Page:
Smart vs Basic Look around you. How many USB micro cables that came with rechargeable devices can you see? Not all of them are the same! Basic USB cables cannot transfer data and charge a device mu...Read More…
Look around you. How many USB micro cables that came with rechargeable devices can you see?
Not all of them are the same!
Basic USB cables cannot transfer data and charge a device much more slowly. Smart USB cables can potentially charge a device several times faster, and there is no way to tell the two types of cables apart just by looking at them.
I was a vice president of a medium-sized regional bank, working with my son on a small weather station project powered by a Teensy microcontroller. That was three weeks ago. Now I travel from town to town taking odd jobs and wandering the streets muttering obscenities under my breath to no one in particular, the words "Error: Serial port not found" ringing in my ears. The brisk-stepped respectable member of society I was just a few weeks ago would have avoided the crumpled, shambling semblance of my form from his gaze, with the temporary brush of awareness not of contempt but of disdain and quiet avoidance. Sometimes in moments of clarity I think of my family. I wonder if it was just the USB cable I was using. Could this tragedy have been avoided?
If you unwittingly try to use a lower-quality, basic USB cable to program a USB serial device it can be a savagely frustrating experience. Mistaking a basic USB cable for a smart one is (probably) a leading cause of mental health issues for electronics enthusiasts. Lower quality cables generally have no markings indicating this.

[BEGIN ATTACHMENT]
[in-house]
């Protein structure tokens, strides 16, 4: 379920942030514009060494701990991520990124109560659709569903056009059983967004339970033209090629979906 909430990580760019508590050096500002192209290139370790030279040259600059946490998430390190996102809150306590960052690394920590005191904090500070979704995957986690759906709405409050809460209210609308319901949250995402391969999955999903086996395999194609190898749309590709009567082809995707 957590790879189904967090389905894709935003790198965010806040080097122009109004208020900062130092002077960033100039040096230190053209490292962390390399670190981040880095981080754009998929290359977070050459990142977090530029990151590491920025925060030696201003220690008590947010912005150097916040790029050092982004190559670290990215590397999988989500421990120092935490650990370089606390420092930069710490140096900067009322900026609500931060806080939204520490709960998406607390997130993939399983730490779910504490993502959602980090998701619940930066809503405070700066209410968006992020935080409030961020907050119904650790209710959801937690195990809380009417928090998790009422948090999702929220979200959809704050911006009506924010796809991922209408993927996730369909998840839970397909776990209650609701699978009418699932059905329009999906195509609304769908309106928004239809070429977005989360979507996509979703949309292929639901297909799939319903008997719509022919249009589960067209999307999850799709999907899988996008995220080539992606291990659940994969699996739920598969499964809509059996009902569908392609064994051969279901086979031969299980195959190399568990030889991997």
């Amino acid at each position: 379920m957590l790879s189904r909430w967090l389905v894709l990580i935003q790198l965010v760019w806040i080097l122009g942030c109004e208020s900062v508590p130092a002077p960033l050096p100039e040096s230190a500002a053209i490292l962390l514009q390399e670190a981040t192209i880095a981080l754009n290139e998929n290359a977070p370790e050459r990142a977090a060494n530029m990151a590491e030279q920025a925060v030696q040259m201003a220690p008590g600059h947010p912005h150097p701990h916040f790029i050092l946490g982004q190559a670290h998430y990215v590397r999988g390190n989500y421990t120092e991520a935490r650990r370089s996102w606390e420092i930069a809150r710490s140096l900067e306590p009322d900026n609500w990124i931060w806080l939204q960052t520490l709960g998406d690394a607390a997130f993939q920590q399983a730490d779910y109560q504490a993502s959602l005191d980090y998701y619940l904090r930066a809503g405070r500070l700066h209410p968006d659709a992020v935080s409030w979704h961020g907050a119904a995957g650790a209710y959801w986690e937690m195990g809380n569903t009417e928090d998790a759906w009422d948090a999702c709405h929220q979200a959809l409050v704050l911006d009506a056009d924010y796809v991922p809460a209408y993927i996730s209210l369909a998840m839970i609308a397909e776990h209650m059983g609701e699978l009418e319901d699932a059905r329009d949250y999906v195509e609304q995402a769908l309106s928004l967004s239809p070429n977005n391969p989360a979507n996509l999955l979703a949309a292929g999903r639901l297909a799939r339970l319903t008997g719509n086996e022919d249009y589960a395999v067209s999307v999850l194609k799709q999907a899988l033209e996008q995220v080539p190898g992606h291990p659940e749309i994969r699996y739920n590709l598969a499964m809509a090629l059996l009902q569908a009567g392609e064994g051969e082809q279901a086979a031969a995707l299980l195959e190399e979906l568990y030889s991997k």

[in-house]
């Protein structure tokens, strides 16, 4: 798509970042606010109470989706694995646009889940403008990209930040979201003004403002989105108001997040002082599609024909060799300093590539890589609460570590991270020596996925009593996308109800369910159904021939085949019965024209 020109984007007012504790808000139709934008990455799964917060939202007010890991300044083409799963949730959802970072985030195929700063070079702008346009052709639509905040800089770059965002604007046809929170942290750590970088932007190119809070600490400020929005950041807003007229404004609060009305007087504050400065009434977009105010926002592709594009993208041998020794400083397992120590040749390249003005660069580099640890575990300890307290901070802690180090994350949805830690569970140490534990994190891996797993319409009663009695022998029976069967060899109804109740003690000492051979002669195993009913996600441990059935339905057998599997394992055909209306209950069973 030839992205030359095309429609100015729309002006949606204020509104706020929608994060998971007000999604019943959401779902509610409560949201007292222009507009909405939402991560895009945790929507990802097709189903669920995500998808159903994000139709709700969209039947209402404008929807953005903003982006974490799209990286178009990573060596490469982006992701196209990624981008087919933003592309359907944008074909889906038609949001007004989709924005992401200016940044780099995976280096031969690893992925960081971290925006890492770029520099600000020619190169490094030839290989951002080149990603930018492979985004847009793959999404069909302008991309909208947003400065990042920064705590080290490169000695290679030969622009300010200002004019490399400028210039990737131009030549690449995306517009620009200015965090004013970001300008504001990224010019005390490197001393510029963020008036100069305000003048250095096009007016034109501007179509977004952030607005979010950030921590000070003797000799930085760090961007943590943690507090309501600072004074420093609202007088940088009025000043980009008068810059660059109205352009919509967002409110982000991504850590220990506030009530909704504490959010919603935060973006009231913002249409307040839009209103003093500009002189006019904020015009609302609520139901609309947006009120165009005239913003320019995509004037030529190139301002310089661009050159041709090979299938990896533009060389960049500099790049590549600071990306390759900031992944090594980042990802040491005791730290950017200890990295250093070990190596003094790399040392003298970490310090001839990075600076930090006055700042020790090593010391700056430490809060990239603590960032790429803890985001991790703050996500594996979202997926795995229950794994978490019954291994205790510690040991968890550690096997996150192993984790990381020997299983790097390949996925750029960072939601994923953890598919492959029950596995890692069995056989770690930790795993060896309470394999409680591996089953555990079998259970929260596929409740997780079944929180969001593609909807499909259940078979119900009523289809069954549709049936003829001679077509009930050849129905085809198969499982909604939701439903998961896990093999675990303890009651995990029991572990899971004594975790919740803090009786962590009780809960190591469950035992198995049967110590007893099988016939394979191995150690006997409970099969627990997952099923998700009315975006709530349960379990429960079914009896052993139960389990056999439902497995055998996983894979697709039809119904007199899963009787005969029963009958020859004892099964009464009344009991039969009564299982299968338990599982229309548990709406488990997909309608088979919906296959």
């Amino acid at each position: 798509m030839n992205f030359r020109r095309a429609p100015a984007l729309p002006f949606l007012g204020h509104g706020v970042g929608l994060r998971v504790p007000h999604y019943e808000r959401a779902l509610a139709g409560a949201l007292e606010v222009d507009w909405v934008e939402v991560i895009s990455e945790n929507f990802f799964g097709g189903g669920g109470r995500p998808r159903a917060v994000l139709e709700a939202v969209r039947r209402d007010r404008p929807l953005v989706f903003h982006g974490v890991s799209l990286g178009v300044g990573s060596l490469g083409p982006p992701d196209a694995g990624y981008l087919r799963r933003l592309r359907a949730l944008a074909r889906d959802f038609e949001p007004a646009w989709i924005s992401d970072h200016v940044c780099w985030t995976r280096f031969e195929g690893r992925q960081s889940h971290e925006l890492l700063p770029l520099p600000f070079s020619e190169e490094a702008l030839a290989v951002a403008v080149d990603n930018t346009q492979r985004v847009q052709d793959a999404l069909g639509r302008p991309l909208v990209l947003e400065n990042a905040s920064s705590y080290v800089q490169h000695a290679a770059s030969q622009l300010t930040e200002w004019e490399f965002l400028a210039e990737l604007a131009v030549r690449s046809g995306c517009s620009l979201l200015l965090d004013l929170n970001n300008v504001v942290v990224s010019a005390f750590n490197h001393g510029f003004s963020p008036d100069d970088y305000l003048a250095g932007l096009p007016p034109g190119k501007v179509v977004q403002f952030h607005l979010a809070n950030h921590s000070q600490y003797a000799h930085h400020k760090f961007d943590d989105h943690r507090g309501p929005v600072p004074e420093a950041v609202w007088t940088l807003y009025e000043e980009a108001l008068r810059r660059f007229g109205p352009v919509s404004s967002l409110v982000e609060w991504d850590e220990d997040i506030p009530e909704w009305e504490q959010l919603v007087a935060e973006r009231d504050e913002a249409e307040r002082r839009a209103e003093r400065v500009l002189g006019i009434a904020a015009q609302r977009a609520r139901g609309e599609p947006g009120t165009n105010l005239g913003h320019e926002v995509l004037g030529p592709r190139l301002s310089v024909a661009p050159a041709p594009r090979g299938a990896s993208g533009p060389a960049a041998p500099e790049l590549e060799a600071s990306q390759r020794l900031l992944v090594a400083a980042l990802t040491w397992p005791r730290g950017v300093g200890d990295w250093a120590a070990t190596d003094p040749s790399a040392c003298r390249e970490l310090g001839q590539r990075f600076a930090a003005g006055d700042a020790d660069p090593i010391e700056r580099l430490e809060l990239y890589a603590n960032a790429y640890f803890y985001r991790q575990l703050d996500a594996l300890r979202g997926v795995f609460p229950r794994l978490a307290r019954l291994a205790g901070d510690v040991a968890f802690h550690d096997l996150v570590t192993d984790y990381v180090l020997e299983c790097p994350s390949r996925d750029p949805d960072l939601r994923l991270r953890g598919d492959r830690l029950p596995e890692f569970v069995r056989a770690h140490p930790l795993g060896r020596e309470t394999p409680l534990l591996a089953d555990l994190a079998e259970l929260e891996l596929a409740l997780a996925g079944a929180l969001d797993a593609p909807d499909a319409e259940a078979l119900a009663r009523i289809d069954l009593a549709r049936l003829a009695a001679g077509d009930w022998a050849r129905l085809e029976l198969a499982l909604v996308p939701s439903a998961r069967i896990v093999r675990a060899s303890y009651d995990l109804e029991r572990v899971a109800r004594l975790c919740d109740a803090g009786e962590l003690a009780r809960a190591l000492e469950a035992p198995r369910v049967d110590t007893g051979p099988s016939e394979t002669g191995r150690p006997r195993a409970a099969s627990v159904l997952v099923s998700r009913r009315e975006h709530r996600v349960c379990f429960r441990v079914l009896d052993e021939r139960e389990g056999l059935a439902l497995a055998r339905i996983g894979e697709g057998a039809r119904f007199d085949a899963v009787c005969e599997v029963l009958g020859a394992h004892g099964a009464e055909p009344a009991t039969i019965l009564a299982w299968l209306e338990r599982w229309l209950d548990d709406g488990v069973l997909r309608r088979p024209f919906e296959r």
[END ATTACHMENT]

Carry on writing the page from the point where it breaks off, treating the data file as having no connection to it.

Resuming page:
The "Is it me or is it just USB" tester shows you which lines have actual continuity in a USB micro cable. Basic cables will only light up the LEDs for the V+ and GND lines, but smart cables will light up all four. I also broke out test pads so you can test resistance or impedance of the a cable with a multimeter should you want to do so for some reason. The tester also has protection diodes to protect against anything unexpected happening should you leave one end of the cable plugged into a USB host port (which is not the intended usage of the tester).
Save your sanity today! Use this tester!
What if you don't use USB cables to program serial devices, you just use it to charge your phone or tablet? Surely, you need not have to worry about whether the cable has data lines, right? You can just go on drinking your designer coffee, without having to worry about milliamps and coulombs and so forth?
I am a rescue helicopter pilot working for a wildlife protection agency. Due to the way several government forms were filled out, I have to communicate with the ground rescue team via snapchat on my personal cell phone. I am usually leave my phone to charge for an hour before taking off. One time I lost the cable that came with my charger and had to borrow a USB cable from my buddy Chip's USB powered desk dehumidifier. Though I used the same wall plug, by the time I had to take off, my phone was only charged 35%, which means I would barely have enough charge to use Tinder while in the air. Snapchat's video stories are very demanding on my phone's battery life and I almost ran out before I had to land. That was, as they say, too close. But I don't understand why my phone wasn't able to charge so quickly. What happened?